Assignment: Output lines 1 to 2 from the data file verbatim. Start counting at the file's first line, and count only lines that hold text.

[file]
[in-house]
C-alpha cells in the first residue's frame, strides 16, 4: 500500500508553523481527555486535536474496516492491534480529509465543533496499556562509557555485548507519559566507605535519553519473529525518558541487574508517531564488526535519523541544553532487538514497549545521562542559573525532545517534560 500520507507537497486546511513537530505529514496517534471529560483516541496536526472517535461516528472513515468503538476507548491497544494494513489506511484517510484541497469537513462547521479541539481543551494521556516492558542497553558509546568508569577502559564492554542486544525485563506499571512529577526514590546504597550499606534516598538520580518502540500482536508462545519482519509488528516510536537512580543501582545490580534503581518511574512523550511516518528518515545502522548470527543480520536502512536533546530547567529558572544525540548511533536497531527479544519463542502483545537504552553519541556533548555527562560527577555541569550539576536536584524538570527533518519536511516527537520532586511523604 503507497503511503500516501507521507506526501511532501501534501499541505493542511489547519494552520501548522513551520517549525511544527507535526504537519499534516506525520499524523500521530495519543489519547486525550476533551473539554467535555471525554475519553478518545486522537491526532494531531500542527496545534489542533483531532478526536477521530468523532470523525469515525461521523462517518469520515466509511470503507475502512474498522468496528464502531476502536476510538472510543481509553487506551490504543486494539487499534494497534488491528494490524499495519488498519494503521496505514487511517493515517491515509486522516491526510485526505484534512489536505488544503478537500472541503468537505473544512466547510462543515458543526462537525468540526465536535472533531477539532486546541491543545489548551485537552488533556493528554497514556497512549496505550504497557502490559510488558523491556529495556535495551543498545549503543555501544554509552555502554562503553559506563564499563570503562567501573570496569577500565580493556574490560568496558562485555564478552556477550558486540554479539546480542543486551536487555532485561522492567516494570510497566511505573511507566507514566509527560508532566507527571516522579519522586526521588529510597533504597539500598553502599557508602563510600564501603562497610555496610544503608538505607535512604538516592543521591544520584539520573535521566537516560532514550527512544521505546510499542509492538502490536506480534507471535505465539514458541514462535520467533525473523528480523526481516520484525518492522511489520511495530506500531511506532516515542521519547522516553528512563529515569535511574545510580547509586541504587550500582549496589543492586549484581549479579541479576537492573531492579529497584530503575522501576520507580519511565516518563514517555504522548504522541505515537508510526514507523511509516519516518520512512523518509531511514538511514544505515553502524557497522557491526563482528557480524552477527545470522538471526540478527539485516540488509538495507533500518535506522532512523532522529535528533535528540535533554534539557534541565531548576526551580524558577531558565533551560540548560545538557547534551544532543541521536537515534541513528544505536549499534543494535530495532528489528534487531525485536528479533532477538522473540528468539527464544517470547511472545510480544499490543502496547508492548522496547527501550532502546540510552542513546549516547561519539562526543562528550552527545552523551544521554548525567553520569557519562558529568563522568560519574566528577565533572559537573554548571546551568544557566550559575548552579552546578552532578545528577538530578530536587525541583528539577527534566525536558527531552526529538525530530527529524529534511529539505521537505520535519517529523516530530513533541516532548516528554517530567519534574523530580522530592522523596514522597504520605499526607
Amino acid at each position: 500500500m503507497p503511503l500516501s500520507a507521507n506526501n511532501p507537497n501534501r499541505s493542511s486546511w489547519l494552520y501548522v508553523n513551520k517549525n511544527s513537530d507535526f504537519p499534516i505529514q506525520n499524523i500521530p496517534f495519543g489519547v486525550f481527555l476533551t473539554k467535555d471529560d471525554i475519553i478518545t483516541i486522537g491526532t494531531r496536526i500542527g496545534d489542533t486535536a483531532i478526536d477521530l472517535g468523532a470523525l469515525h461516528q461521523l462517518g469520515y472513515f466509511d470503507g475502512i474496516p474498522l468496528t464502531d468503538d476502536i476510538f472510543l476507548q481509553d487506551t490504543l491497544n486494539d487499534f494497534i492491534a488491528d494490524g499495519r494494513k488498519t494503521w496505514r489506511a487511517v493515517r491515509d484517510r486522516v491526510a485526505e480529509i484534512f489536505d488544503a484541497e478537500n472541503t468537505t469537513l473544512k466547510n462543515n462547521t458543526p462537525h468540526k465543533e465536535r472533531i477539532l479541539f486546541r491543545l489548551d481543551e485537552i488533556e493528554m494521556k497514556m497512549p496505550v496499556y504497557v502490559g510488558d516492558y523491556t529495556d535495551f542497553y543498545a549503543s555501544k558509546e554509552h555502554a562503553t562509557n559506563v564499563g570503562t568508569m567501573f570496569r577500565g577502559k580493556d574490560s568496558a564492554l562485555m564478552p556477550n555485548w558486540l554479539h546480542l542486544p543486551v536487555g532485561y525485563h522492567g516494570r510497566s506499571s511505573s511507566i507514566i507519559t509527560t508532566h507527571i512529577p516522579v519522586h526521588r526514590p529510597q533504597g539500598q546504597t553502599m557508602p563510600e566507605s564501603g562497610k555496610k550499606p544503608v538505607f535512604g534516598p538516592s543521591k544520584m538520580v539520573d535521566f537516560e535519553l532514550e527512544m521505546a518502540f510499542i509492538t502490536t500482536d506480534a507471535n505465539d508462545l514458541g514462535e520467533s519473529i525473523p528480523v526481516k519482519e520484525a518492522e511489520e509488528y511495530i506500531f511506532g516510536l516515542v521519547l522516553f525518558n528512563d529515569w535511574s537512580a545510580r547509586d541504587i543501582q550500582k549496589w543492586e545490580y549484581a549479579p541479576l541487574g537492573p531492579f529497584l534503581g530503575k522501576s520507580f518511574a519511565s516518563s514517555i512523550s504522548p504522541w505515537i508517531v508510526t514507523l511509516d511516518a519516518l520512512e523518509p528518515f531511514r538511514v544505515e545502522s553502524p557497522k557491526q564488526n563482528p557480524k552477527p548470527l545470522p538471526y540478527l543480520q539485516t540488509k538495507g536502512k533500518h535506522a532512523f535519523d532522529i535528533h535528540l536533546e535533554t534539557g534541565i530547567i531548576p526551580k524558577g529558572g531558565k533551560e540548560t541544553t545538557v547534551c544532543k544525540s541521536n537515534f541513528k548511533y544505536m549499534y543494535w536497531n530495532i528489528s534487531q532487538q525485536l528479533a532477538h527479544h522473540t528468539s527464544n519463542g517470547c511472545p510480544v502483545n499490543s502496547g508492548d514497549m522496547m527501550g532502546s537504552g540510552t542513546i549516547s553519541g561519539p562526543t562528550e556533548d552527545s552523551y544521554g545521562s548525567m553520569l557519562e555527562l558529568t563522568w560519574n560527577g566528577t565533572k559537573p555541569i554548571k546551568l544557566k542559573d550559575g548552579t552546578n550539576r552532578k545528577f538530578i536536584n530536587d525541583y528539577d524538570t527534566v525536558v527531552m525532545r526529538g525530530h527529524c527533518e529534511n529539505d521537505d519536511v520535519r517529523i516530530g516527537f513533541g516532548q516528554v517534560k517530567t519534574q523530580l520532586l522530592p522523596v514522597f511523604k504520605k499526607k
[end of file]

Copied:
[in-house]
C-alpha cells in the first residue's frame, strides 16, 4: 500500500508553523481527555486535536474496516492491534480529509465543533496499556562509557555485548507519559566507605535519553519473529525518558541487574508517531564488526535519523541544553532487538514497549545521562542559573525532545517534560 500520507507537497486546511513537530505529514496517534471529560483516541496536526472517535461516528472513515468503538476507548491497544494494513489506511484517510484541497469537513462547521479541539481543551494521556516492558542497553558509546568508569577502559564492554542486544525485563506499571512529577526514590546504597550499606534516598538520580518502540500482536508462545519482519509488528516510536537512580543501582545490580534503581518511574512523550511516518528518515545502522548470527543480520536502512536533546530547567529558572544525540548511533536497531527479544519463542502483545537504552553519541556533548555527562560527577555541569550539576536536584524538570527533518519536511516527537520532586511523604 503507497503511503500516501507521507506526501511532501501534501499541505493542511489547519494552520501548522513551520517549525511544527507535526504537519499534516506525520499524523500521530495519543489519547486525550476533551473539554467535555471525554475519553478518545486522537491526532494531531500542527496545534489542533483531532478526536477521530468523532470523525469515525461521523462517518469520515466509511470503507475502512474498522468496528464502531476502536476510538472510543481509553487506551490504543486494539487499534494497534488491528494490524499495519488498519494503521496505514487511517493515517491515509486522516491526510485526505484534512489536505488544503478537500472541503468537505473544512466547510462543515458543526462537525468540526465536535472533531477539532486546541491543545489548551485537552488533556493528554497514556497512549496505550504497557502490559510488558523491556529495556535495551543498545549503543555501544554509552555502554562503553559506563564499563570503562567501573570496569577500565580493556574490560568496558562485555564478552556477550558486540554479539546480542543486551536487555532485561522492567516494570510497566511505573511507566507514566509527560508532566507527571516522579519522586526521588529510597533504597539500598553502599557508602563510600564501603562497610555496610544503608538505607535512604538516592543521591544520584539520573535521566537516560532514550527512544521505546510499542509492538502490536506480534507471535505465539514458541514462535520467533525473523528480523526481516520484525518492522511489520511495530506500531511506532516515542521519547522516553528512563529515569535511574545510580547509586541504587550500582549496589543492586549484581549479579541479576537492573531492579529497584530503575522501576520507580519511565516518563514517555504522548504522541505515537508510526514507523511509516519516518520512512523518509531511514538511514544505515553502524557497522557491526563482528557480524552477527545470522538471526540478527539485516540488509538495507533500518535506522532512523532522529535528533535528540535533554534539557534541565531548576526551580524558577531558565533551560540548560545538557547534551544532543541521536537515534541513528544505536549499534543494535530495532528489528534487531525485536528479533532477538522473540528468539527464544517470547511472545510480544499490543502496547508492548522496547527501550532502546540510552542513546549516547561519539562526543562528550552527545552523551544521554548525567553520569557519562558529568563522568560519574566528577565533572559537573554548571546551568544557566550559575548552579552546578552532578545528577538530578530536587525541583528539577527534566525536558527531552526529538525530530527529524529534511529539505521537505520535519517529523516530530513533541516532548516528554517530567519534574523530580522530592522523596514522597504520605499526607